Inside the Speed-Walking, Head-Bobbing Physics of the Humble Turkey

We can picture a turkey trotting in the wild or flying above. But what makes it possible for a turkey to move so quickly and take flight?

By Paul M. Sutter
Nov 21, 2023 4:00 PM
2 wild turkeys trotting near a marsh
(Credit: Laurel A Egan/Shutterstock)


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Walking is perhaps one of the most difficult maneuvers a living creature can perform. And turkeys have highly evolved muscular and skeletal systems that support an efficient mode of locomotion: the trot.

Standing still, a turkey is in a state of stable equilibrium. Its center of gravity rests directly over its feet, with its muscles anchored to its skeleton, directing the turkey’s weight down below. While the turkey requires a small amount of energy to remain in balance, this is an efficient, low-energy posture.

But efficient, low-energy, stationary postures aren’t all that great for doing all the things a turkey likes to do, like searching for food, pecking at rivals, and escaping from predators. Doing any of these requires locomotion, which is a surprisingly complex and tricky task.

How Does a Turkey Trot?

To achieve movement, the turkey must first pitch itself forward, sending its center of mass in front of its feet. To prevent itself from falling, the turkey then must balance itself on one foot while simultaneously swinging the other leg forward.

While it looks like a turkey has a backwards-bending knee, what we see above its foot is actually its ankle (much like a cat’s ankle is placed high above its feet). The knee is tucked up in the feathers out of sight and articulates the same way a human knee does. Like many other animals, with this kind of joint arrangement, turkeys run on their forefeet (the equivalent of their toes). The turkey then catches its weight on the front leg, brings its center of mass forward, and repeats the process on the other side.

Read More: Turkey Trivia: 6 Fun Facts About Turkey

Does a Turkey Waddle?

Similarly to many other birds like penguins, turkeys do waddle when they walk, characterized by a slight side-to-side swing. While the exact purpose of waddling is not entirely understood, it’s believed that the waddle is a byproduct of the general concept of “biological conservation of energy.” This means that, all else being equal, animals choose their mode of locomotion to minimize the amount of energy expenditure.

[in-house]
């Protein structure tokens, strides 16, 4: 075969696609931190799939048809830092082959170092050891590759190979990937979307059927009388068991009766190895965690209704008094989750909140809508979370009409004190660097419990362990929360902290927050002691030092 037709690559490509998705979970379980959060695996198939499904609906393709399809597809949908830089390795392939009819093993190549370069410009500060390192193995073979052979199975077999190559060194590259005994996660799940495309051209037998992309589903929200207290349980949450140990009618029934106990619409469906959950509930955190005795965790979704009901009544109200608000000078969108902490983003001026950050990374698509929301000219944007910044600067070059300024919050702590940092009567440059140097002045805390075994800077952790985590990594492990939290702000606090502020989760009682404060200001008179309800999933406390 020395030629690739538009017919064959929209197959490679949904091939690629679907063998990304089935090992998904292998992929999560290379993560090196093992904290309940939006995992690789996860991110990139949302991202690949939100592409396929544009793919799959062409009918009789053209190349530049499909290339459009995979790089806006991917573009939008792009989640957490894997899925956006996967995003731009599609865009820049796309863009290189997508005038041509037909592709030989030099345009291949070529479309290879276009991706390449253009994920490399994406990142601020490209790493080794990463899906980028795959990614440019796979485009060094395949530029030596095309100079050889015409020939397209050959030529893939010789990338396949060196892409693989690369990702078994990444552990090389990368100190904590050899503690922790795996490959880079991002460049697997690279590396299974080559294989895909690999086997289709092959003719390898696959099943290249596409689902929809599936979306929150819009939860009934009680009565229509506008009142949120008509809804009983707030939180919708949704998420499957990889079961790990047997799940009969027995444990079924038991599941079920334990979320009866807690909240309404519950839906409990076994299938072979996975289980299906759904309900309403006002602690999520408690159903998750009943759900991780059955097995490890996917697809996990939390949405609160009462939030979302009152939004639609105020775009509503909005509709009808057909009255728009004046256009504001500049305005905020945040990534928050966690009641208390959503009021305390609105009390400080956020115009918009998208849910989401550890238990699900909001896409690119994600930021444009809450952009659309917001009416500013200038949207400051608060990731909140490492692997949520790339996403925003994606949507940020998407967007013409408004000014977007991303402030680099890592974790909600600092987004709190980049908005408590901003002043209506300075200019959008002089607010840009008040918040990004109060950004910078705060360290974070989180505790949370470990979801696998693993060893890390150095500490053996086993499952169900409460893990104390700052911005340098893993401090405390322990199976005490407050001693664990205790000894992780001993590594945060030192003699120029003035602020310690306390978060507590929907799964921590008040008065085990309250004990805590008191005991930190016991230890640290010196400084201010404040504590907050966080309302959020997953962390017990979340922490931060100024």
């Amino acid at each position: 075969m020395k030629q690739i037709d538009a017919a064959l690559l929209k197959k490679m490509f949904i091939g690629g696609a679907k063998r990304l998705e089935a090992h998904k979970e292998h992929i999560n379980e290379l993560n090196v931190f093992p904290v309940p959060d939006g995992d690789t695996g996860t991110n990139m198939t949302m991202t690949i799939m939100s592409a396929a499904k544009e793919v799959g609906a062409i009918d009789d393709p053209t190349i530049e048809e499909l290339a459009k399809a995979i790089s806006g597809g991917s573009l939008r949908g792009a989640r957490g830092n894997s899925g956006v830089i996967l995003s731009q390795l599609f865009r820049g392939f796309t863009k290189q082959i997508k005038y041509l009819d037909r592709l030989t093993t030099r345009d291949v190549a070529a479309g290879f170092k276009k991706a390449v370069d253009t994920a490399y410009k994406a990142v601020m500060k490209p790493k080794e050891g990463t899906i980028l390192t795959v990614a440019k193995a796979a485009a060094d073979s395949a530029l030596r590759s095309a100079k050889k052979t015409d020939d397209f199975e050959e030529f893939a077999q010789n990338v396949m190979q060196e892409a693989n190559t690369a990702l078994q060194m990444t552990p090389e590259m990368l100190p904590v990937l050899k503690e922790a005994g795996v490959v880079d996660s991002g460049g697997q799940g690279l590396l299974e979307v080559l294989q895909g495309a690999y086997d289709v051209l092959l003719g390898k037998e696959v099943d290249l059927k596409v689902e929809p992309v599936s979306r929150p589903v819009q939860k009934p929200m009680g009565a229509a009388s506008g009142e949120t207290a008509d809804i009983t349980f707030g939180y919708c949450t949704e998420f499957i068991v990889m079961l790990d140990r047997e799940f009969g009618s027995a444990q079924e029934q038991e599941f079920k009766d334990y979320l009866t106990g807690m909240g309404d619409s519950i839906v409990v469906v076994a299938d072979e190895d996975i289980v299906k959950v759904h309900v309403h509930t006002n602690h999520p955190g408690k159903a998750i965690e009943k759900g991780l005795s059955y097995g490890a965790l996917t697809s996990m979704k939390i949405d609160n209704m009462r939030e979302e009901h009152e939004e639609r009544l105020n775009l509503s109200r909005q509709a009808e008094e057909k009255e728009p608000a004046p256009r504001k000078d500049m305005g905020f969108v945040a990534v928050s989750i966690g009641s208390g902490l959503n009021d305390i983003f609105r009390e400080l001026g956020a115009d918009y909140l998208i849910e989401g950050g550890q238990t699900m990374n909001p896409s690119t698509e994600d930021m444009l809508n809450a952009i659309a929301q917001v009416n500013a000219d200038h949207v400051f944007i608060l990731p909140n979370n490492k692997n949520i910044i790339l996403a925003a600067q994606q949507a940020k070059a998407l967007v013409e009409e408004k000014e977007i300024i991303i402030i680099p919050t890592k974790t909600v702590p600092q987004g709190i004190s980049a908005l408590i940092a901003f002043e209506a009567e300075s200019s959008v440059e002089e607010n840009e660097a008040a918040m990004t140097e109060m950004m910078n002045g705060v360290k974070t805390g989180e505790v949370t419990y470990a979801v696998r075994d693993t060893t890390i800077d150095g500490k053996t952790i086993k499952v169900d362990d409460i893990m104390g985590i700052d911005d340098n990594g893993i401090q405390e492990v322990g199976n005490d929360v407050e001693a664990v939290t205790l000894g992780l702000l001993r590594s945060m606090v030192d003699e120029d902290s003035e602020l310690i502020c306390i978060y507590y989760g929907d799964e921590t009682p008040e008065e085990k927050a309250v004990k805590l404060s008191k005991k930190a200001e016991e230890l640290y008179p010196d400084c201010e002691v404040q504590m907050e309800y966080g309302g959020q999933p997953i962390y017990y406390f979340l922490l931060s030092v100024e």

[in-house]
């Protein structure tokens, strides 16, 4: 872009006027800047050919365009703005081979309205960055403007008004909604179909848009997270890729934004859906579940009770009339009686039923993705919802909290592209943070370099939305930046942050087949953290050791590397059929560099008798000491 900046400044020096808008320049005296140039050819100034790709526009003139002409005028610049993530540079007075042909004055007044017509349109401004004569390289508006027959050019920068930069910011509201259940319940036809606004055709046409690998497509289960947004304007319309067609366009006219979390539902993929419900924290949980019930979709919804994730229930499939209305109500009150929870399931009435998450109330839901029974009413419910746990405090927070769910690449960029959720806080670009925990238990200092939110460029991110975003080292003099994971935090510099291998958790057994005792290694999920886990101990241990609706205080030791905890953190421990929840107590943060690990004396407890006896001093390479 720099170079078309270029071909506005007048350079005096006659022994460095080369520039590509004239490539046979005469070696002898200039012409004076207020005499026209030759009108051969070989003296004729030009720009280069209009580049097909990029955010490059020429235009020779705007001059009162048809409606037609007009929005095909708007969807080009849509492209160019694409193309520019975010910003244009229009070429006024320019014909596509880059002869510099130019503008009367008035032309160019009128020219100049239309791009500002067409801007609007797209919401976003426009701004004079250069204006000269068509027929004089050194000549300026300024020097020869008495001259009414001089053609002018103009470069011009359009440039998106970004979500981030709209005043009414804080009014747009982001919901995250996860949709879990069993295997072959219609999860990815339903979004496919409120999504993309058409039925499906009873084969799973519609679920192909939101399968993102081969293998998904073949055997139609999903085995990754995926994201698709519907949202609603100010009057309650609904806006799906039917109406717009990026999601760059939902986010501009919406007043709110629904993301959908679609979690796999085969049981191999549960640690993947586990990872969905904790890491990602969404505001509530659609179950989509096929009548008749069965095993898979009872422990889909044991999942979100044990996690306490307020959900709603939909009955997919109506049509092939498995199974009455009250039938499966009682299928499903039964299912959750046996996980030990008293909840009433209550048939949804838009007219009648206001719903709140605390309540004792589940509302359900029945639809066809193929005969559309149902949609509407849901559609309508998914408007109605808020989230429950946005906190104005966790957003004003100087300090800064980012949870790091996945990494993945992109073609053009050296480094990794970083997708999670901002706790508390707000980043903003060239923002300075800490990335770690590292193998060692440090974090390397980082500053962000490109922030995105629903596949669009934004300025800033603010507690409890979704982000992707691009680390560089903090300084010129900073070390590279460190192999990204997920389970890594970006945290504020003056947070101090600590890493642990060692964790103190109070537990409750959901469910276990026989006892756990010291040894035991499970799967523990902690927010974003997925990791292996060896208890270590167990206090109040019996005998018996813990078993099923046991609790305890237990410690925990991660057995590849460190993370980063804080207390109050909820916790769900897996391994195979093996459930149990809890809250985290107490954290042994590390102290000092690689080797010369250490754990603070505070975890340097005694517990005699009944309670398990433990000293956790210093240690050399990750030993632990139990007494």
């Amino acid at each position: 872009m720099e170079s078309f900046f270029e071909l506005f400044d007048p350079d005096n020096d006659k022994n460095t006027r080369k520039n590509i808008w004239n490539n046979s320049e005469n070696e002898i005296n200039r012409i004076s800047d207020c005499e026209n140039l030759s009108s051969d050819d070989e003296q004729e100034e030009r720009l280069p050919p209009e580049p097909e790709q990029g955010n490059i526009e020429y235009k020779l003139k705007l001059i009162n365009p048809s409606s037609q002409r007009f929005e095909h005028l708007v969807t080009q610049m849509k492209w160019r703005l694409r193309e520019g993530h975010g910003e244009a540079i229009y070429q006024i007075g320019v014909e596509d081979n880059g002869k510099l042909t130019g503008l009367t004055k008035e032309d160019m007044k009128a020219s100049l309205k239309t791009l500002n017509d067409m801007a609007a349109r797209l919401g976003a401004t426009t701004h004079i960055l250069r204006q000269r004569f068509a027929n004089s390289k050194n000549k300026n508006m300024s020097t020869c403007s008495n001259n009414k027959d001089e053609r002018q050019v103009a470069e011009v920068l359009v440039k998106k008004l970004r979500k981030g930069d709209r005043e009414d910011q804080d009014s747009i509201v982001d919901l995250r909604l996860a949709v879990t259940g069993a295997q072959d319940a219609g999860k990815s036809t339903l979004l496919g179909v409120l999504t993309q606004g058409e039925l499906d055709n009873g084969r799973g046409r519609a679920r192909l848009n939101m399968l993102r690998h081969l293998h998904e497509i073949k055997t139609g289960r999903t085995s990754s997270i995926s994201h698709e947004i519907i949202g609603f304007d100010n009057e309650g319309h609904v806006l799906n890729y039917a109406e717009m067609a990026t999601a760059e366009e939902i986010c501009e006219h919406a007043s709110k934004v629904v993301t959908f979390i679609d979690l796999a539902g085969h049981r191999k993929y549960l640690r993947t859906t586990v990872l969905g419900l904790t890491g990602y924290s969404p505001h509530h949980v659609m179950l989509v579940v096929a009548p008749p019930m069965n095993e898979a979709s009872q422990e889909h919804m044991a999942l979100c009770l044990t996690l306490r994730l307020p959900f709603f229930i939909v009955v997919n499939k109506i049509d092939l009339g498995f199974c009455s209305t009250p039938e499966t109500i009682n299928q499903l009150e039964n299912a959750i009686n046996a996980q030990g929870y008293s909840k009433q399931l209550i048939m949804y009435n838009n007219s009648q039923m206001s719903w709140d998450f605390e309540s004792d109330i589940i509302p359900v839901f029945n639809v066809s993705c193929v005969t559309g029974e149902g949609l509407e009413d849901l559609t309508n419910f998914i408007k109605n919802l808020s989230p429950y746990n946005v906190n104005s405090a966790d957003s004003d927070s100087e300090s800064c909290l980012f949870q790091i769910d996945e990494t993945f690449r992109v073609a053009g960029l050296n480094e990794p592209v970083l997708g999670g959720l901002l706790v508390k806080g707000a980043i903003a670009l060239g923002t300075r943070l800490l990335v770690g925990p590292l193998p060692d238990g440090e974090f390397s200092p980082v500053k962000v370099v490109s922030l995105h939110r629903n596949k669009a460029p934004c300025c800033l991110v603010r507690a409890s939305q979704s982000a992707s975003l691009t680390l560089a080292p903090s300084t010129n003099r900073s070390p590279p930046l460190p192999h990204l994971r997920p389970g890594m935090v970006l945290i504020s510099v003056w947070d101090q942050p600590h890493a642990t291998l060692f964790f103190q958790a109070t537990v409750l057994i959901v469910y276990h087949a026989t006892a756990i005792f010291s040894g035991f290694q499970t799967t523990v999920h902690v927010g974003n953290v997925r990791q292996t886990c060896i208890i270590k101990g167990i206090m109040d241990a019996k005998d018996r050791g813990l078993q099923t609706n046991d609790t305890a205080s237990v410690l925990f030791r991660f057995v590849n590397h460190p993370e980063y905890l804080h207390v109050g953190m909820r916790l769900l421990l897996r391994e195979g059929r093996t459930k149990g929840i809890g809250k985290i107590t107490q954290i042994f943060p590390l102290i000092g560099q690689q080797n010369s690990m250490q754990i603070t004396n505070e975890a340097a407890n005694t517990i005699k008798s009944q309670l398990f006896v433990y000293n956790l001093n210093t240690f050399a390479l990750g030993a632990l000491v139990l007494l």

This is one of the reasons that humans switch from walking to running at a certain speed – it becomes more energy efficient to fly both feet off the ground at higher speeds. With turkeys, the waddle may act as a pendulum that recovers some of the potential energy (from the change in position of its center of mass) and uses that for kinetic energy to propel it forward. Or, the waddle may serve to simply stabilize the turkey’s gait, which is another way of conserving energy, allowing the bird to smoothly and efficiently move from step to step.

Read More: The Ancient Art of Raising Turkeys

Why Does a Turkey Bob Its Head?

Another characteristic of the turkey trot is the distinctive head bobbing while walking. Common to all birds, turkeys do not have muscles that can control the positions of their eyes. Instead, they must rely on head movements alone.

The head bobbing allows the turkey to maintain a stable field of view, with only brief interruptions, while maintaining locomotion. Humans do a form of head bobbing too, but in a completely different content. When spinning around, it’s best to maintain gaze on a fixed object until your neck can no longer sustain the twist, at which point you whip your head around to fix on the same object. This is just head bobbing, but in a circle.

Read More: Should the Turkey Replace the Bald Eagle as the National Bird? Ben Franklin Thought So

How Do Turkeys Run?

Speaking of the trot, turkeys always keep at least one foot on the ground when walking or running, even at high speed. They don’t run the same way we do, by lifting both feet off the ground. It’s awkward, and energetically expensive, for humans to maintain that kind of gait, but for the turkey it’s natural, comfortable, and efficient.

Unfortunately, most of our images of turkey locomotion come from factory farms, where the turkeys have been selectively bred to have as much three times the breast meat of their wild cousins. Researchers have found that this increase in mass, without a proportional increase in bone structure or limb articulation, leads to a more comical looking gait. Domestic turkeys must pitch their bodies forward to stabilize themselves, keep their feet wider apart, take shorter, shuffling steps, and have a more pronounced waddle. In contrast, wild turkeys are much more streamlined and efficient in both their posture and their movement.

And when turkeys are done trotting, for example if they get spooked, they also have the option of opening up their wings to fly – up to 60 miles per hour!

Read More: Turkeys Are Capable of "Virgin Birth"

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